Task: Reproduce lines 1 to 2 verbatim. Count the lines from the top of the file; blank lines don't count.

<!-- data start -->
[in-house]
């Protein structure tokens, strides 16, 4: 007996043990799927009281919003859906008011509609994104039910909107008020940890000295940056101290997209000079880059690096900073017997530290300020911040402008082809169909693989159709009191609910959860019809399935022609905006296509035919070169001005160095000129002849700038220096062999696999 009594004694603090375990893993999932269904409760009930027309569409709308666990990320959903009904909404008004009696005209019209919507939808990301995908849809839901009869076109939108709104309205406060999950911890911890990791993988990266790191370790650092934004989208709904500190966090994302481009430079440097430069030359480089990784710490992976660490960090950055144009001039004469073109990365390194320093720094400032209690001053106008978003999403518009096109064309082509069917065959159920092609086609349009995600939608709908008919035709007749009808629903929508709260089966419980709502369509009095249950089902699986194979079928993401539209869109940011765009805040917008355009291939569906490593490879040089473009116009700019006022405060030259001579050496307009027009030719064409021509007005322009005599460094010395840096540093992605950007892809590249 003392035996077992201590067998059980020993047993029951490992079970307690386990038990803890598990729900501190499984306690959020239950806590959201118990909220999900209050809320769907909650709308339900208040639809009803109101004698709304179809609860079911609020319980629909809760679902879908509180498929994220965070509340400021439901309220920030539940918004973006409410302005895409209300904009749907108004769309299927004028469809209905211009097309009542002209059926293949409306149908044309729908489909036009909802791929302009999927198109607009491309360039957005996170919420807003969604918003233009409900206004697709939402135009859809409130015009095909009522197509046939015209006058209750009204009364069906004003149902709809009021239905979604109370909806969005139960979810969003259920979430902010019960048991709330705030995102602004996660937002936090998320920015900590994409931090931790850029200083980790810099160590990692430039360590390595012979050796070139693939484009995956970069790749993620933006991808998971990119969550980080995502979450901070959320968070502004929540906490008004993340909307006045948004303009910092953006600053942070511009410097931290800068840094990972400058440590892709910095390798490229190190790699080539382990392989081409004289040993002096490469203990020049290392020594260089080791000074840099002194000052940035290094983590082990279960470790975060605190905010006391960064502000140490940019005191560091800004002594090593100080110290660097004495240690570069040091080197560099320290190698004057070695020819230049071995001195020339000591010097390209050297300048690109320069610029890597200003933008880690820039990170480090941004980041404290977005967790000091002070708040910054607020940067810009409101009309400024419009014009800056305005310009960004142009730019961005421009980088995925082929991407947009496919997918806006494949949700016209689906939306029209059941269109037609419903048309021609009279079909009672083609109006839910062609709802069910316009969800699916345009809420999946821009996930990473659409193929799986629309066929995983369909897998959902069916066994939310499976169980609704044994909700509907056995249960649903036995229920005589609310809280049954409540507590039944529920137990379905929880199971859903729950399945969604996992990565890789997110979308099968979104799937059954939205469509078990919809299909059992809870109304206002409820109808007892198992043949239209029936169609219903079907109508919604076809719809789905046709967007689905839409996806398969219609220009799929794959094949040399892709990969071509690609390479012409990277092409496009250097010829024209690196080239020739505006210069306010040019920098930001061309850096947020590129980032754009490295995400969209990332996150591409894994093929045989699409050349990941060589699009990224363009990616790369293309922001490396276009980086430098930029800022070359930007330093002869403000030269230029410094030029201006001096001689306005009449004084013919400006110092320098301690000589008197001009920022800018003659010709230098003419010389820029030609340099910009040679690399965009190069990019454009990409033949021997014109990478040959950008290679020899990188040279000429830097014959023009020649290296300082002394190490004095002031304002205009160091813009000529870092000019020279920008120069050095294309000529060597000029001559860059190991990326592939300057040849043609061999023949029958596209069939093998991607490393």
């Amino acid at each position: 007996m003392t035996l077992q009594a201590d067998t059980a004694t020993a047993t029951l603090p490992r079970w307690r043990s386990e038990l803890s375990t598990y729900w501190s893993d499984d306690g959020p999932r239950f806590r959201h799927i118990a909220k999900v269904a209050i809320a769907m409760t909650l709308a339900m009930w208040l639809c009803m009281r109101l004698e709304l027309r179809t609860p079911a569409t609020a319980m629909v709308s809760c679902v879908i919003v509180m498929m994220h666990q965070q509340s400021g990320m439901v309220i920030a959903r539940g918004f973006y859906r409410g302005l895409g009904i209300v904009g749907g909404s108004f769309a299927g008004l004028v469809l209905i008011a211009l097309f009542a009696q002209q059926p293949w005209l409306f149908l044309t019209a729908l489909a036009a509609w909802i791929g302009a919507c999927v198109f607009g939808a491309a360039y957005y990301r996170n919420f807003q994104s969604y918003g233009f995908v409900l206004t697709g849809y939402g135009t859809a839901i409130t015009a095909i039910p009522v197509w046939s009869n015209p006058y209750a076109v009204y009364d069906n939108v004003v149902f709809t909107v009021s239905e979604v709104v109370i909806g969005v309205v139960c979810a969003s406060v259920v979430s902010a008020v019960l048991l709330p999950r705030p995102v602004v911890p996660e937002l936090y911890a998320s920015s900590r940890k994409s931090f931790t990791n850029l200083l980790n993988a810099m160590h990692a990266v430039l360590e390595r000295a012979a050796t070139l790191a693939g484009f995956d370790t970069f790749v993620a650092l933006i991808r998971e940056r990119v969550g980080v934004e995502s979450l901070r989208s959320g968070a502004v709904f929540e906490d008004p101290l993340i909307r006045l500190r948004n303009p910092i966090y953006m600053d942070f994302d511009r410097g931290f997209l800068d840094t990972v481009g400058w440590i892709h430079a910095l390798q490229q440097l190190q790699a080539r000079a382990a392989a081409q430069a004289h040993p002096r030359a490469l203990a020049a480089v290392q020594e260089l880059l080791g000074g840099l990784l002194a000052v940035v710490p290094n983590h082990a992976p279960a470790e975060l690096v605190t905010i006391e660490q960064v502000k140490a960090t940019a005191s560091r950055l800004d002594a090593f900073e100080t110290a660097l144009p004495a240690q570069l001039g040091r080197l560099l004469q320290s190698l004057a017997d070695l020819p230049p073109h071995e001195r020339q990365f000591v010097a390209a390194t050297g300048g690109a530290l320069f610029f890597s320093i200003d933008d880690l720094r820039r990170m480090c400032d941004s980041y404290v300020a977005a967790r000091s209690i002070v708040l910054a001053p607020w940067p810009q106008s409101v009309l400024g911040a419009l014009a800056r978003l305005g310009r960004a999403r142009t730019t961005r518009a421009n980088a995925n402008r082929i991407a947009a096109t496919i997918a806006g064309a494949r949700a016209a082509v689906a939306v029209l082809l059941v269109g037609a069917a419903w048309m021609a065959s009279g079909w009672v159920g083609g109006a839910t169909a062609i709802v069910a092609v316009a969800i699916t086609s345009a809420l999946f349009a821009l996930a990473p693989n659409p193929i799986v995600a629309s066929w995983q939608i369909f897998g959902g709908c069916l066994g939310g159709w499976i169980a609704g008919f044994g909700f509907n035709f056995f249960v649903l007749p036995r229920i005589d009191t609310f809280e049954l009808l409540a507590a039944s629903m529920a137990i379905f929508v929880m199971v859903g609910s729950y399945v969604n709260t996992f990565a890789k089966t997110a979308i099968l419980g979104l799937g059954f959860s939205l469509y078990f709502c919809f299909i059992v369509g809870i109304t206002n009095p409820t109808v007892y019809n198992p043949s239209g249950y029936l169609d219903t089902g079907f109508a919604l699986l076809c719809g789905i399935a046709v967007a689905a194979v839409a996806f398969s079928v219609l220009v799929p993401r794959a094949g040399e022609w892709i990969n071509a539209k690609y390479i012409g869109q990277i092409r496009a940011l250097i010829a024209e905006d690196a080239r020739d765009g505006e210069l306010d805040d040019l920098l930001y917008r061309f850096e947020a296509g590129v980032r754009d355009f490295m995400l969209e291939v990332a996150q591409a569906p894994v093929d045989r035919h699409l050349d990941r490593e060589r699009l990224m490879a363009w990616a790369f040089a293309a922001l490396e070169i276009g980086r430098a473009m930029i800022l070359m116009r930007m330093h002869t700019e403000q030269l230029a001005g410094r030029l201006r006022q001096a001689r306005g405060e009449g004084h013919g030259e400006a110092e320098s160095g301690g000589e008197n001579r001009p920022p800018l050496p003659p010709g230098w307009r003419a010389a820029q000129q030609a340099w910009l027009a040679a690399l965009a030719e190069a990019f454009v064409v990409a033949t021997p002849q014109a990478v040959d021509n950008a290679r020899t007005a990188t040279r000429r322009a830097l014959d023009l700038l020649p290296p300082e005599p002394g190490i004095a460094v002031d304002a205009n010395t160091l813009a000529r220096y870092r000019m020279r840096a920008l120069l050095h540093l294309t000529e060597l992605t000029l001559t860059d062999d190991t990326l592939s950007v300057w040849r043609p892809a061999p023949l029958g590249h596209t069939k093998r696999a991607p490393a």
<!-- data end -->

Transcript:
[in-house]
């Protein structure tokens, strides 16, 4: 007996043990799927009281919003859906008011509609994104039910909107008020940890000295940056101290997209000079880059690096900073017997530290300020911040402008082809169909693989159709009191609910959860019809399935022609905006296509035919070169001005160095000129002849700038220096062999696999 009594004694603090375990893993999932269904409760009930027309569409709308666990990320959903009904909404008004009696005209019209919507939808990301995908849809839901009869076109939108709104309205406060999950911890911890990791993988990266790191370790650092934004989208709904500190966090994302481009430079440097430069030359480089990784710490992976660490960090950055144009001039004469073109990365390194320093720094400032209690001053106008978003999403518009096109064309082509069917065959159920092609086609349009995600939608709908008919035709007749009808629903929508709260089966419980709502369509009095249950089902699986194979079928993401539209869109940011765009805040917008355009291939569906490593490879040089473009116009700019006022405060030259001579050496307009027009030719064409021509007005322009005599460094010395840096540093992605950007892809590249 003392035996077992201590067998059980020993047993029951490992079970307690386990038990803890598990729900501190499984306690959020239950806590959201118990909220999900209050809320769907909650709308339900208040639809009803109101004698709304179809609860079911609020319980629909809760679902879908509180498929994220965070509340400021439901309220920030539940918004973006409410302005895409209300904009749907108004769309299927004028469809209905211009097309009542002209059926293949409306149908044309729908489909036009909802791929302009999927198109607009491309360039957005996170919420807003969604918003233009409900206004697709939402135009859809409130015009095909009522197509046939015209006058209750009204009364069906004003149902709809009021239905979604109370909806969005139960979810969003259920979430902010019960048991709330705030995102602004996660937002936090998320920015900590994409931090931790850029200083980790810099160590990692430039360590390595012979050796070139693939484009995956970069790749993620933006991808998971990119969550980080995502979450901070959320968070502004929540906490008004993340909307006045948004303009910092953006600053942070511009410097931290800068840094990972400058440590892709910095390798490229190190790699080539382990392989081409004289040993002096490469203990020049290392020594260089080791000074840099002194000052940035290094983590082990279960470790975060605190905010006391960064502000140490940019005191560091800004002594090593100080110290660097004495240690570069040091080197560099320290190698004057070695020819230049071995001195020339000591010097390209050297300048690109320069610029890597200003933008880690820039990170480090941004980041404290977005967790000091002070708040910054607020940067810009409101009309400024419009014009800056305005310009960004142009730019961005421009980088995925082929991407947009496919997918806006494949949700016209689906939306029209059941269109037609419903048309021609009279079909009672083609109006839910062609709802069910316009969800699916345009809420999946821009996930990473659409193929799986629309066929995983369909897998959902069916066994939310499976169980609704044994909700509907056995249960649903036995229920005589609310809280049954409540507590039944529920137990379905929880199971859903729950399945969604996992990565890789997110979308099968979104799937059954939205469509078990919809299909059992809870109304206002409820109808007892198992043949239209029936169609219903079907109508919604076809719809789905046709967007689905839409996806398969219609220009799929794959094949040399892709990969071509690609390479012409990277092409496009250097010829024209690196080239020739505006210069306010040019920098930001061309850096947020590129980032754009490295995400969209990332996150591409894994093929045989699409050349990941060589699009990224363009990616790369293309922001490396276009980086430098930029800022070359930007330093002869403000030269230029410094030029201006001096001689306005009449004084013919400006110092320098301690000589008197001009920022800018003659010709230098003419010389820029030609340099910009040679690399965009190069990019454009990409033949021997014109990478040959950008290679020899990188040279000429830097014959023009020649290296300082002394190490004095002031304002205009160091813009000529870092000019020279920008120069050095294309000529060597000029001559860059190991990326592939300057040849043609061999023949029958596209069939093998991607490393």